Chapter 3

  • Asuman Güven Aksoy
  • Mohamed A. Khamsi
Part of the Universitext book series (UTX)


Perhaps the most frequently cited fixed point theorem in analysis is the “Banach contraction mapping principle,” which states that if (M, d) is a complete metric space and T is a contraction mapping from M to itself (there exists 0 < k < 1 such that d(Tx,Ty) ≤ kd(x, y) for all x, y),then T has a unique fixed point in M. Moreover, for each xM the Picard iterates (T n (x)) converge to the fixed point. This theorem has its origins in Euler and Cauchy’s work [47] on the existence and uniqueness of a solution to the differential equation
$$\{ \begin{array}{*{20}{c}} {dy/dx = f\left( {x,y} \right)} \\ {y\left( {{x_0}} \right) = {y_0}} \end{array}$$
when f is a continuously differentiable function. In 1877, Lipschitz [144] simplified Cauchy’s proof using what we now know as the “Lipschitz condition.” (We should note that, interestingly, the method of Cauchy-Picard in fact was used before Cauchy.)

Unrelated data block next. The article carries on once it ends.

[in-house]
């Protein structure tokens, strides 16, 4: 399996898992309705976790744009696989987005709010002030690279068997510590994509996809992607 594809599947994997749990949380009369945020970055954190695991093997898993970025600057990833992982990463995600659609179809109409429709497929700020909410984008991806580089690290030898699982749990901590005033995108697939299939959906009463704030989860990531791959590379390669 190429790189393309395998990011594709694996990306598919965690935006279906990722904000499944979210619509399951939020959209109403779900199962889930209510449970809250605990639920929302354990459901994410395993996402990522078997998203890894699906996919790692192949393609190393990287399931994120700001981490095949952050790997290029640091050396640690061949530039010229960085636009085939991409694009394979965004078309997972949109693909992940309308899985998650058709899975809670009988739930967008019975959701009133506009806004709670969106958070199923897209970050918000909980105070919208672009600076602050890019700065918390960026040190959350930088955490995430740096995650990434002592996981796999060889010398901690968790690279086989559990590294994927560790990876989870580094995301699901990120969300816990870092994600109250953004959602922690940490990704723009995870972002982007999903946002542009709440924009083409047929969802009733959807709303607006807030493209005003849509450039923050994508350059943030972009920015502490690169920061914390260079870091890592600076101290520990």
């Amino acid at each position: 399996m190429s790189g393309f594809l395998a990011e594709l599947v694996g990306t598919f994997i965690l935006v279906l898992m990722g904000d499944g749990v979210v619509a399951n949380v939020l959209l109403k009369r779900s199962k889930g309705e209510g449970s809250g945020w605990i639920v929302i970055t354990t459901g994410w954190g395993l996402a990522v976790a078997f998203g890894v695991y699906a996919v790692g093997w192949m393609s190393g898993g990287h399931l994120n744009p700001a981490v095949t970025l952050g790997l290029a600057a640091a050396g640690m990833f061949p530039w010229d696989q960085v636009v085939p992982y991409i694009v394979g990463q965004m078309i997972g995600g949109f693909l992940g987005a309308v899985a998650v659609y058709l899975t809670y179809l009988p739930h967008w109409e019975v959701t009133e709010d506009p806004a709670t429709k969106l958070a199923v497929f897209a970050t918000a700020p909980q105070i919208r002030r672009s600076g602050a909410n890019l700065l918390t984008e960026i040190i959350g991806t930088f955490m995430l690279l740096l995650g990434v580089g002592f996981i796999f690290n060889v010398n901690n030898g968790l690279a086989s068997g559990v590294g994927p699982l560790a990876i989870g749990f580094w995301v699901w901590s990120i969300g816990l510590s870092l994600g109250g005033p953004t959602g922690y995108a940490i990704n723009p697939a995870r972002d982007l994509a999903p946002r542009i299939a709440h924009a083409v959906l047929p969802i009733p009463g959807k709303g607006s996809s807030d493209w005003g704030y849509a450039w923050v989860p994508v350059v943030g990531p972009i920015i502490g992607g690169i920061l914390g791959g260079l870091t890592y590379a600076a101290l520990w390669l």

Banach Space Convex Subset Nonexpansive Mapping Normal Structure Banach Lattice 
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Copyright information

© Springer-Verlag New York Inc. 1990

Authors and Affiliations

  • Asuman Güven Aksoy
    • 1
  • Mohamed A. Khamsi
    • 2
  1. 1.Department of MathematicsClaremont McKenna CollegeClaremontUSA
  2. 2.Department of Mathematical SciencesUniversity of Texas at El PasoEl PasoUSA

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